Inspired by the Hahns Atelier design linked to here: Making a steampunk mask / PDF pattern / DIY free
I modified it quite a bit, and made sizes, and shape changes, and and and - so I thought I’d share.
My husband and I have been wearing these for a couple months now. First I made the “small” one (center image above) which is pretty close to the design above - and not actually small, but fits a narrower face, then I made the “large” one which fits my husband better (picture on the left) - the curve over the nose is shallower which allows more width while maintaining comfort.
The downside of both of those is they cover the majority of your face and you lose all downward peripheral vision. Also while they create a seal pretty well around the cheeks/chin - the area around the nose is pretty open.
So I created the compact version (right image). In this case the large is about an inch longer than the small, but other than that they’re identical. These are designed to sit on your chin, not cover it, and there is extra leather in the edging that fills in the gaps around your nose. I am able to make a solid enough seal that my glasses don’t fog up
The filter is made from fusible interfacing. It was recommended as a good filter when cloth masks were first being suggested. You can easily fit two layers in, as they just tuck under the edging.
It’s sewn together with embroidery floss that’s been run through beeswax. It creates a solid seam that nothing is getting through! I’ll put links below to the specific things I’m using, but any sort of waxed thread will do it
- You can print out the shape on paper and put it together with tape to get an idea of which one will work best for you.
- Cut the mask portion out of stiff leather (I used PG thick)
- Cut the edging portion out of soft leather (I used Tandy’s milled single shoulder)
a. With time stiff leather will soften, but you will not be able to sew this together unless you start with soft leather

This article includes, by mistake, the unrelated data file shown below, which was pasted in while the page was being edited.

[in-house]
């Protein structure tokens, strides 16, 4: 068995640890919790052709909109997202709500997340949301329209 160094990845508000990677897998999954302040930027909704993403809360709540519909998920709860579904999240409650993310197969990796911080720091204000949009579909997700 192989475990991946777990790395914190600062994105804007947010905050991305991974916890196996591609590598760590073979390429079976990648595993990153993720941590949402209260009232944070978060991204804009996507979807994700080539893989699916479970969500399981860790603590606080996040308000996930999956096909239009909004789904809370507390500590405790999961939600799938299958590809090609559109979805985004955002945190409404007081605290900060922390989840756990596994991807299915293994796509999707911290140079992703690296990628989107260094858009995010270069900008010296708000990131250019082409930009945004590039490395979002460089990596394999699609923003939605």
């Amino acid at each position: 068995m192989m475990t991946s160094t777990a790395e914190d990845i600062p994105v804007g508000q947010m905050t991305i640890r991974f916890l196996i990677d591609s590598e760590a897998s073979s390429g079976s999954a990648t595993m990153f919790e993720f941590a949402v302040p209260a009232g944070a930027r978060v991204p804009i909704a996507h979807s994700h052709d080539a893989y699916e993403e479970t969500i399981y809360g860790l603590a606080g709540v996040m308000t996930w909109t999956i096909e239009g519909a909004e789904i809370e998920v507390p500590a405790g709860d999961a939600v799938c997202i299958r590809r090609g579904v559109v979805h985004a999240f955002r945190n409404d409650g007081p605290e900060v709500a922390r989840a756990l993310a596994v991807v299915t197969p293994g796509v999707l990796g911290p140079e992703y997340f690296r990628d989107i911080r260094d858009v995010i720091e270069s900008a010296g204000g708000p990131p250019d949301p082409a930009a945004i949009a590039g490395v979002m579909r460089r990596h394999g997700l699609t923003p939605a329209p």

- I clean the edges by dumping everything in a tupperware of salt and shaking it around.
- Cut off about a yard of embroidery floss and run it through the beeswax until solidly coated, then thread your needle
- Sew the smooth sides of the edging together at the nose and chin
- Sew the rough sides of the mask together down the centerline
a. Shape the mask by curving it in your hand. When you’re done it should sit upright on its own
b. You can insert the elastic now - it is easier than inserting it later, but means you have to deal with it while you’re sewing. Your choice!
- Sew the rough side of the edging to the rough side of the mask
a. You must stitch every hole - so that your line looks continuous on both sides when you are done. Go through every hole going one direction, and then reverse and go through the same holes but with the thread on the opposite side
** This is especially important at the top of the nose and the center of the chin
b. You’ll likely run out of thread after doing one edge here - go cut another one, beeswax, thread and go
c. If you did not insert the elastic before - do it after you’ve sewn the two short edges, but before the tops and bottoms. Put the elastic in by lifting the edge
- Go wash your hands - even after the salt bath, your hands are dirty
- Now set the nose. Make sure the center seams match up, and then move the leather around until you have two tubes on either side of the nose channel - use your thumb to set it.
- Insert the filter (yes, this will mess up the nose, but now you know how to put it back!).
a. Make sure there isn’t a big bump in the middle - if there is, that’ll brush against the tip of your nose and/or lips. Nobody likes that.
Right click and save as for pattern
When loading to the it comes up with a mask error…I didn’t use any masks, so just ignore
The settings all come up as cut - and in a different order than this - this is how I rearrange them
Tips and Tricks
- Expect to break needles. Have spares
- You’ll need about 2.5 times the amount of floss for the distance you are sewing - so you can estimate pretty easily how much you’ll need. I tend to sew the short sides, then the top, then the bottom. No need to try to do it all with one thread!
- Instead of tying knots in the floss I wrap about an inch of the ends through the stitches. It will trap it and not leave a bump
- When sewing the edging to the masking, whether you tie a knot or use the technique above - make sure it 's on the mask side. You don’t want anything extra rubbing against your skin!
- Before you put the mask on for the first time, work the leather at the nose until you’ve got an opening you think will fit yours. I find that the width of the pad of your thumb is often about the same size as the width of your nose - so start there!
- You will mess up the nose just taking it on or off the first few times, but it “sets” in position after a week or so.
- You will always mess up the nose changing the filter - it will go back to the set position with some fiddling.
- Change the filter if it gets damp. If still dry, I leave it in the bright sunshine to (hopefully) sterilize a bit!
Links to products I used - in case you need them:
Soft leather: https://tandyleather.com/products/milled-veg-tan?_pos=1&_sid=dbb335978&_ss=r
Pellon (filter): https://www.amazon.com/Pellon-721-Mediumweight-Fuse-N-Shape-Package/dp/B0857LH92Y/ref=sr_1_33
1/4" black elastic & PG thick leather